Andre Johnson wasn’t happy with the Texans last season and his production began decline. He’ll be 34 years old and the team frees up nearly $9 million in cap room by moving on. Johnson should still have some trade value provided he is willing to rework his contract, but if not it is probably best to release him and move on rather than overpaying him for the final two years of his career…Chris Myers has had a nice career, but with a $8 million cap charge there is no justification for keeping him. He is better suited to a different offensive scheme and the team saves $6 million when they release him. They could wait until after the draft to make the cut just to ensure they have another lineman…The Texans were prepared to stop using Ryan Fitzpatrick last season and they can save $3.25M by moving on. His job was to get them through a season which he did. They can explore trades with a team like the Jets but I would expect Houston to try one of the younger guys this season…Releasing Tyson Clabo saves $1.22 million.

Offseason Plan

The Texans had a nice season last year, but between playing in an easy division and having the new coach honeymoon year they shouldn’t stray from slowly turning the roster over with new talent because they finished better than expected. Though on paper they don’t have a great deal of cap room they have great flexibility in the contracts on their team at this stage and can certainly create it to bring in certain players that they may like.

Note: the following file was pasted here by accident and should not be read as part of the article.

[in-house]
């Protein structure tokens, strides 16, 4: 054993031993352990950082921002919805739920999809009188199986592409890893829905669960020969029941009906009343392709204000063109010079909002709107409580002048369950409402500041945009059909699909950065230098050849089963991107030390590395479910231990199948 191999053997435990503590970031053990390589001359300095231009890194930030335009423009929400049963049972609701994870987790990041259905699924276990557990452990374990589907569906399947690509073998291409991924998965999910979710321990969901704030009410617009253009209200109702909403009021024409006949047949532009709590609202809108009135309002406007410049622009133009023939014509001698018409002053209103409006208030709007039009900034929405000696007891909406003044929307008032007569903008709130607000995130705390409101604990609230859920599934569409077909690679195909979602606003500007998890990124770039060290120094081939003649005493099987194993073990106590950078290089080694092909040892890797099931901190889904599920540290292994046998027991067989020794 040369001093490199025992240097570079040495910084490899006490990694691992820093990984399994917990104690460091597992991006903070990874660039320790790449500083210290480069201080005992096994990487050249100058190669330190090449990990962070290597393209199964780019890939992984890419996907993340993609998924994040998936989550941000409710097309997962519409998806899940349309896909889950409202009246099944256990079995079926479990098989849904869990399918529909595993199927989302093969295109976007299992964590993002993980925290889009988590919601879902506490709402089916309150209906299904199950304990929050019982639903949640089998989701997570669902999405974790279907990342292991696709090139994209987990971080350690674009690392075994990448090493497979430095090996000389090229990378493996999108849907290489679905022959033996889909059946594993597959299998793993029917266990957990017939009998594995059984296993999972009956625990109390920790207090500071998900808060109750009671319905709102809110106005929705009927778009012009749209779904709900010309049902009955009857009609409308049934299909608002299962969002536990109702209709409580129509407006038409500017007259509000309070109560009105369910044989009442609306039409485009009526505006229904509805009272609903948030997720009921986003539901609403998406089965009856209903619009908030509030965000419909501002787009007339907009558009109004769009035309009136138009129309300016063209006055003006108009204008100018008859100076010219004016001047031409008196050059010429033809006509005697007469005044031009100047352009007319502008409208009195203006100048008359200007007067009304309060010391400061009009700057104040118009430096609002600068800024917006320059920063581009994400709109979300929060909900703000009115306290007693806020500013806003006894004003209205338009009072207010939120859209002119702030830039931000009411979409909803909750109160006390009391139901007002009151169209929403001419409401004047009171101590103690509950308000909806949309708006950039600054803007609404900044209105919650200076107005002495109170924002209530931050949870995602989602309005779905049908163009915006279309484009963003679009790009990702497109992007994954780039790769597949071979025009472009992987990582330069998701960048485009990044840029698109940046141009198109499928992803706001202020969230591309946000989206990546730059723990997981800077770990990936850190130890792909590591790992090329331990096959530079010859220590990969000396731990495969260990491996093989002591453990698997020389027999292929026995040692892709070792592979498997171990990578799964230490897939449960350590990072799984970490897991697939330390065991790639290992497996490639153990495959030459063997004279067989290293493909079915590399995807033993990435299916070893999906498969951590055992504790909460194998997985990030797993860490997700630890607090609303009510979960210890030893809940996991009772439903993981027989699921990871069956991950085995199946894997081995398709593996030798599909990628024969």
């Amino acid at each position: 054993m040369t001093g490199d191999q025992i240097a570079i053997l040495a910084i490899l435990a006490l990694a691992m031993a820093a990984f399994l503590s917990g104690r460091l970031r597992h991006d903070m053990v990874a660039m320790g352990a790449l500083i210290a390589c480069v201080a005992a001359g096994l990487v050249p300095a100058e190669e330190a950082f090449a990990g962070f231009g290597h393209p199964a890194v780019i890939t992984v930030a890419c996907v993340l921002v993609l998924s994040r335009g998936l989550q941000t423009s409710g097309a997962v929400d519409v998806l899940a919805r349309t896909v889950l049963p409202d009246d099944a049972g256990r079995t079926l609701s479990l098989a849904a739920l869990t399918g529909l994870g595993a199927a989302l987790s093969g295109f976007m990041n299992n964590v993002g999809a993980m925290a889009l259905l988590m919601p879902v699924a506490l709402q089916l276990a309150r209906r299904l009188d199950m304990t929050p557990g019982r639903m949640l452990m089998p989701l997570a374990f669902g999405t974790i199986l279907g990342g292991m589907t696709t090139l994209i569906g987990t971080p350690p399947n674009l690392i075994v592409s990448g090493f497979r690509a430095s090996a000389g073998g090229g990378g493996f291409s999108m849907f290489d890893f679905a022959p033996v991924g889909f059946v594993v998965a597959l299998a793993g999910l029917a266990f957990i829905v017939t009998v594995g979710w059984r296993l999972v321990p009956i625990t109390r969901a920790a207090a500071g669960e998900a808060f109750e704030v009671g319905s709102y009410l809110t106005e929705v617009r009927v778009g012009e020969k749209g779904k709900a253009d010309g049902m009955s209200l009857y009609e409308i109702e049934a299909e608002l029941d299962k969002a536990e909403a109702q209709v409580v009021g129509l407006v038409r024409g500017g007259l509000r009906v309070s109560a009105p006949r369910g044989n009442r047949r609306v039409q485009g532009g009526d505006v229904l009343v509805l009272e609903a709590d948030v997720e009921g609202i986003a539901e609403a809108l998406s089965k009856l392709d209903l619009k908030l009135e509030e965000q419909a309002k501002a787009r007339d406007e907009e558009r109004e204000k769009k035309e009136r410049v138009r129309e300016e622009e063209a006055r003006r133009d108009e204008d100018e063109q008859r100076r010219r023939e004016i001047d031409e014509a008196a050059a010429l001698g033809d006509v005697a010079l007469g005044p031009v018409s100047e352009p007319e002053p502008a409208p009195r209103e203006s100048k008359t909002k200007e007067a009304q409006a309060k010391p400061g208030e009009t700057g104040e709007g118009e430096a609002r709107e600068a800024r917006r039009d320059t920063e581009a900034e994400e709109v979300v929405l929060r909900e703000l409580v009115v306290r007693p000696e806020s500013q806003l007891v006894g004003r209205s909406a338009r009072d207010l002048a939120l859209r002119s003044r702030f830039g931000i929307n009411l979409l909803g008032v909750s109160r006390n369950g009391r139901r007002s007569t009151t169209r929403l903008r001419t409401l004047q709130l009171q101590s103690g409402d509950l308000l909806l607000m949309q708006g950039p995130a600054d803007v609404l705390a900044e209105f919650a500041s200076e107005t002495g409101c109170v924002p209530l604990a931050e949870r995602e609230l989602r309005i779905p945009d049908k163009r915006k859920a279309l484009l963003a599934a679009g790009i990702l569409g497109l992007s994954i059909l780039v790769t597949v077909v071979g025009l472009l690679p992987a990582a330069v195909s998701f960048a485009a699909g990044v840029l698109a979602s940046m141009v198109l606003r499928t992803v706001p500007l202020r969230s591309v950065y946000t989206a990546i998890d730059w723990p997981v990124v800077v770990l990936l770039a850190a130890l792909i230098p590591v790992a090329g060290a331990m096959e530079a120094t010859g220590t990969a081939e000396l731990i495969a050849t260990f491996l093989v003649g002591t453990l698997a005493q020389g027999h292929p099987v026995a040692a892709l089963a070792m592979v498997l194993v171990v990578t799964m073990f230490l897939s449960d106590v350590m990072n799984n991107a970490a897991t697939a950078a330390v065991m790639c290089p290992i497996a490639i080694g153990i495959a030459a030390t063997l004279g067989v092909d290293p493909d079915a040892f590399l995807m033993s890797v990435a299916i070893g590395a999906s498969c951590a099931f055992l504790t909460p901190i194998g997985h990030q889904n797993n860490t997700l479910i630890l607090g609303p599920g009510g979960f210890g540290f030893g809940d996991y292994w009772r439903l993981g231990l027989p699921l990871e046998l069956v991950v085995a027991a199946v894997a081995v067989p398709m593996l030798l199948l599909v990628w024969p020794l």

Obviously the biggest need for the team is to find a quarterback that can be a long term solution. That probably means the draft though they could always take a chance on one of the disappointing young players like Jake Locker to see if they can get anything out of the player. Either way I think it is important for them to have young bodies competing for the position rather than having Fitzpatrick or a similar veteran taking snaps.

The offensive line is solid and if they can get Arian Foster to play 12 games next season they have the running game in place to take the pressure off the QB.  That should prevent them from a total collapse if they can’t find a QB that is as productive as Fitzpatrick. Foster played so well last season that you have to hope his body can hold up for one more year even though they continue to work him into the ground.

Houston will hope they get something out of Jadeveon Clowney, who was hurt most of the year and not very impressive when he did play.  If Clowney works out they can have an absolutely devastating pass rush, but if he struggles they have to hope he can at least stay heathy so they can explore a trade next season. At this stage their spending on defense is likely a barrier to any real activity in free agency on that side of the ball.

In free agency I would expect the Texans to look at a running back to take some of the load off of Foster as well as a Tight End to pair with Garrett Graham.  Wide receiver is a need but I feel as if that is a better draft target than going in free agency, though there will no shortage of free agent targets available. They need to come out of this offseason with more explosiveness on offense to be ready for the future. But the Texans should mainly be improving through the draft where they should be able to find more help in the secondary and at the offesnive skill positions to keep climbing forward.